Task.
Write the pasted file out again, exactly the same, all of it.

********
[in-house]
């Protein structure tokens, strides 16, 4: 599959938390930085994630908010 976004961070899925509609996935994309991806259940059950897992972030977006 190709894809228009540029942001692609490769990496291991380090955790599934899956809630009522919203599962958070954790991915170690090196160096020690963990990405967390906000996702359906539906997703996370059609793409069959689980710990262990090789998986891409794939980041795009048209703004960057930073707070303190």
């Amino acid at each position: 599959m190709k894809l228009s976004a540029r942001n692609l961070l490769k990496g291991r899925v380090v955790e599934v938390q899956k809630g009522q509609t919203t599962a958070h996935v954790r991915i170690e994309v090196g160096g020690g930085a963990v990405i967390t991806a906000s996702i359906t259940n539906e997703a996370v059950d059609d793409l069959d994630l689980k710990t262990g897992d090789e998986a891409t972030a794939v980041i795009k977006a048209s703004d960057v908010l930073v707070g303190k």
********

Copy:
[in-house]
């Protein structure tokens, strides 16, 4: 599959938390930085994630908010 976004961070899925509609996935994309991806259940059950897992972030977006 190709894809228009540029942001692609490769990496291991380090955790599934899956809630009522919203599962958070954790991915170690090196160096020690963990990405967390906000996702359906539906997703996370059609793409069959689980710990262990090789998986891409794939980041795009048209703004960057930073707070303190």
């Amino acid at each position: 599959m190709k894809l228009s976004a540029r942001n692609l961070l490769k990496g291991r899925v380090v955790e599934v938390q899956k809630g009522q509609t919203t599962a958070h996935v954790r991915i170690e994309v090196g160096g020690g930085a963990v990405i967390t991806a906000s996702i359906t259940n539906e997703a996370v059950d059609d793409l069959d994630l689980k710990t262990g897992d090789e998986a891409t972030a794939v980041i795009k977006a048209s703004d960057v908010l930073v707070g303190k």